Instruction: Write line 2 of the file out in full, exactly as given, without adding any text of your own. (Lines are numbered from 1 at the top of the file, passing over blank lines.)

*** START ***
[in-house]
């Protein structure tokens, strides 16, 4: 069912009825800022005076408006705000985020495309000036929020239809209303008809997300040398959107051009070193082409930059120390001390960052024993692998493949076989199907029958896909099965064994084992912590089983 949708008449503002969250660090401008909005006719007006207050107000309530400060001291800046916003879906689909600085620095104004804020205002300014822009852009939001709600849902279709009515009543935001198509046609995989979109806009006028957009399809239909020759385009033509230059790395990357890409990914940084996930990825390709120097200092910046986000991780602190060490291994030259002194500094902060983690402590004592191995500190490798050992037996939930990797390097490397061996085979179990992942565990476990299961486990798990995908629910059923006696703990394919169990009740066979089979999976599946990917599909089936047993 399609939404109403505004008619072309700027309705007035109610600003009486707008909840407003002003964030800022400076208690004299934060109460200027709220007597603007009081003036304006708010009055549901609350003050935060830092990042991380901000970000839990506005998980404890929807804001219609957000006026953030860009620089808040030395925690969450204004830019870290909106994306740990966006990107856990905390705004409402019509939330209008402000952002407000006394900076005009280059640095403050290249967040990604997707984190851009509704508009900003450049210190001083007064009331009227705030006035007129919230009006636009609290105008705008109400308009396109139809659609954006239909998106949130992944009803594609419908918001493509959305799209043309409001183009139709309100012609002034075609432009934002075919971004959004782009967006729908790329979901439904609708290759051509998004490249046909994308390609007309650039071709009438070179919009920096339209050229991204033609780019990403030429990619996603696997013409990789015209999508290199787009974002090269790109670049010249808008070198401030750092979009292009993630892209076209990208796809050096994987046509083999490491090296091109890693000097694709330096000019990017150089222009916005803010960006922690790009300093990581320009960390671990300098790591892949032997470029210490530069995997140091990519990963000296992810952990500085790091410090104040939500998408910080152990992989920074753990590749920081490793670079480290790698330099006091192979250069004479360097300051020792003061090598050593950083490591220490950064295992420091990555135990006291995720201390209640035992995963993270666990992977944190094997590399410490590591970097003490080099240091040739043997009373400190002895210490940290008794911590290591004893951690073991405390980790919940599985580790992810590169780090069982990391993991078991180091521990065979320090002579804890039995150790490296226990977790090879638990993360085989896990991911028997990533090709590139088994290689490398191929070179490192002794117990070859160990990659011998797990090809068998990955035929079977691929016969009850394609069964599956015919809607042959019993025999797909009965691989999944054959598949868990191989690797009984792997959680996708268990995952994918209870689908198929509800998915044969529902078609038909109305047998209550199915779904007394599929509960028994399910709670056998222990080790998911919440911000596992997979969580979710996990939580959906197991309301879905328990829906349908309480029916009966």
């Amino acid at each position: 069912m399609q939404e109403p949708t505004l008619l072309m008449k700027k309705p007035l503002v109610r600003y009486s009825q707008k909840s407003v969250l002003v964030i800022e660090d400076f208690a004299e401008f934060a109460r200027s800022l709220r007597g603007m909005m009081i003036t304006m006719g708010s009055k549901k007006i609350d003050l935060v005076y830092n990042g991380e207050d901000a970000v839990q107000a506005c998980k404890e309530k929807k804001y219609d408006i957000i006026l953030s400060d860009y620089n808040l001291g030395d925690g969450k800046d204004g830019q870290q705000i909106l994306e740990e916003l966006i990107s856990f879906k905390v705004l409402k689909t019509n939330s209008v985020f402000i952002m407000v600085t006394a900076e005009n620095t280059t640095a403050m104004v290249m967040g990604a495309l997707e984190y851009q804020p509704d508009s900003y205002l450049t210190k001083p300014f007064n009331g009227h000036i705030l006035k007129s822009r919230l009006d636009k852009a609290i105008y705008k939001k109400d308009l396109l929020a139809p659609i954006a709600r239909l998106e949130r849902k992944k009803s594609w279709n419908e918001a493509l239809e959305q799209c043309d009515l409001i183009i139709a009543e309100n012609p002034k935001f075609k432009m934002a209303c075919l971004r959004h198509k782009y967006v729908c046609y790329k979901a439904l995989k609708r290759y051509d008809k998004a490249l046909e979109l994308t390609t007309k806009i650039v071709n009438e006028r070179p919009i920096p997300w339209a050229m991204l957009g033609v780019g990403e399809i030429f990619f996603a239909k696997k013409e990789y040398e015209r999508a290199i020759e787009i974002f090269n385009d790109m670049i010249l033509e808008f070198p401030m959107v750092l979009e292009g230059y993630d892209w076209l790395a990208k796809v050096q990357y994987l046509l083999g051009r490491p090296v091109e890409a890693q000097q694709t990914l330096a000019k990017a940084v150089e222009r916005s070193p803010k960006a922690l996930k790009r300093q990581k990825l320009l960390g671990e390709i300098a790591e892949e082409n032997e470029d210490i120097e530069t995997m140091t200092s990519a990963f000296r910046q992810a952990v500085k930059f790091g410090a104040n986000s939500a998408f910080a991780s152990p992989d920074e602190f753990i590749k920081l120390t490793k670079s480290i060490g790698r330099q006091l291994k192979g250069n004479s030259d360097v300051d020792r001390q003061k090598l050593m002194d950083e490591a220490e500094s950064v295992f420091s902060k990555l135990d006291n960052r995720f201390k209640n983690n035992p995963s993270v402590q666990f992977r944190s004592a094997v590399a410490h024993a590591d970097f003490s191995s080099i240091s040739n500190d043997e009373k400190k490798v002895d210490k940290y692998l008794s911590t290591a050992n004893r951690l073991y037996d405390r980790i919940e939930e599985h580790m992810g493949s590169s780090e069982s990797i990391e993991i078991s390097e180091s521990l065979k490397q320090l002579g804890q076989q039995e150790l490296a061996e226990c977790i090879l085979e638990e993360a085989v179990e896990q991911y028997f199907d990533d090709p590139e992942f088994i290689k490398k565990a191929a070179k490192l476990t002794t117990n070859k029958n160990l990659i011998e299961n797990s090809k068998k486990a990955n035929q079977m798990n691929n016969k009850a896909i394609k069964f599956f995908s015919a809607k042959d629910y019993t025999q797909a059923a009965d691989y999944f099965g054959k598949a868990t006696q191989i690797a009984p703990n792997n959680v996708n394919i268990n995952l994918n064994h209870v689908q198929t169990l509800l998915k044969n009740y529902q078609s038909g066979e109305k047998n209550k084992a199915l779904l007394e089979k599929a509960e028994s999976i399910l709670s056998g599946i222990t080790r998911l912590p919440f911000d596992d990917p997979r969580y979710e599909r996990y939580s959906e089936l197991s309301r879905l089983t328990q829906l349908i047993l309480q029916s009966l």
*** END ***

């Protein structure tokens, strides 16, 4: 069912009825800022005076408006705000985020495309000036929020239809209303008809997300040398959107051009070193082409930059120390001390960052024993692998493949076989199907029958896909099965064994084992912590089983 949708008449503002969250660090401008909005006719007006207050107000309530400060001291800046916003879906689909600085620095104004804020205002300014822009852009939001709600849902279709009515009543935001198509046609995989979109806009006028957009399809239909020759385009033509230059790395990357890409990914940084996930990825390709120097200092910046986000991780602190060490291994030259002194500094902060983690402590004592191995500190490798050992037996939930990797390097490397061996085979179990992942565990476990299961486990798990995908629910059923006696703990394919169990009740066979089979999976599946990917599909089936047993 399609939404109403505004008619072309700027309705007035109610600003009486707008909840407003002003964030800022400076208690004299934060109460200027709220007597603007009081003036304006708010009055549901609350003050935060830092990042991380901000970000839990506005998980404890929807804001219609957000006026953030860009620089808040030395925690969450204004830019870290909106994306740990966006990107856990905390705004409402019509939330209008402000952002407000006394900076005009280059640095403050290249967040990604997707984190851009509704508009900003450049210190001083007064009331009227705030006035007129919230009006636009609290105008705008109400308009396109139809659609954006239909998106949130992944009803594609419908918001493509959305799209043309409001183009139709309100012609002034075609432009934002075919971004959004782009967006729908790329979901439904609708290759051509998004490249046909994308390609007309650039071709009438070179919009920096339209050229991204033609780019990403030429990619996603696997013409990789015209999508290199787009974002090269790109670049010249808008070198401030750092979009292009993630892209076209990208796809050096994987046509083999490491090296091109890693000097694709330096000019990017150089222009916005803010960006922690790009300093990581320009960390671990300098790591892949032997470029210490530069995997140091990519990963000296992810952990500085790091410090104040939500998408910080152990992989920074753990590749920081490793670079480290790698330099006091192979250069004479360097300051020792003061090598050593950083490591220490950064295992420091990555135990006291995720201390209640035992995963993270666990992977944190094997590399410490590591970097003490080099240091040739043997009373400190002895210490940290008794911590290591004893951690073991405390980790919940599985580790992810590169780090069982990391993991078991180091521990065979320090002579804890039995150790490296226990977790090879638990993360085989896990991911028997990533090709590139088994290689490398191929070179490192002794117990070859160990990659011998797990090809068998990955035929079977691929016969009850394609069964599956015919809607042959019993025999797909009965691989999944054959598949868990191989690797009984792997959680996708268990995952994918209870689908198929509800998915044969529902078609038909109305047998209550199915779904007394599929509960028994399910709670056998222990080790998911919440911000596992997979969580979710996990939580959906197991309301879905328990829906349908309480029916009966």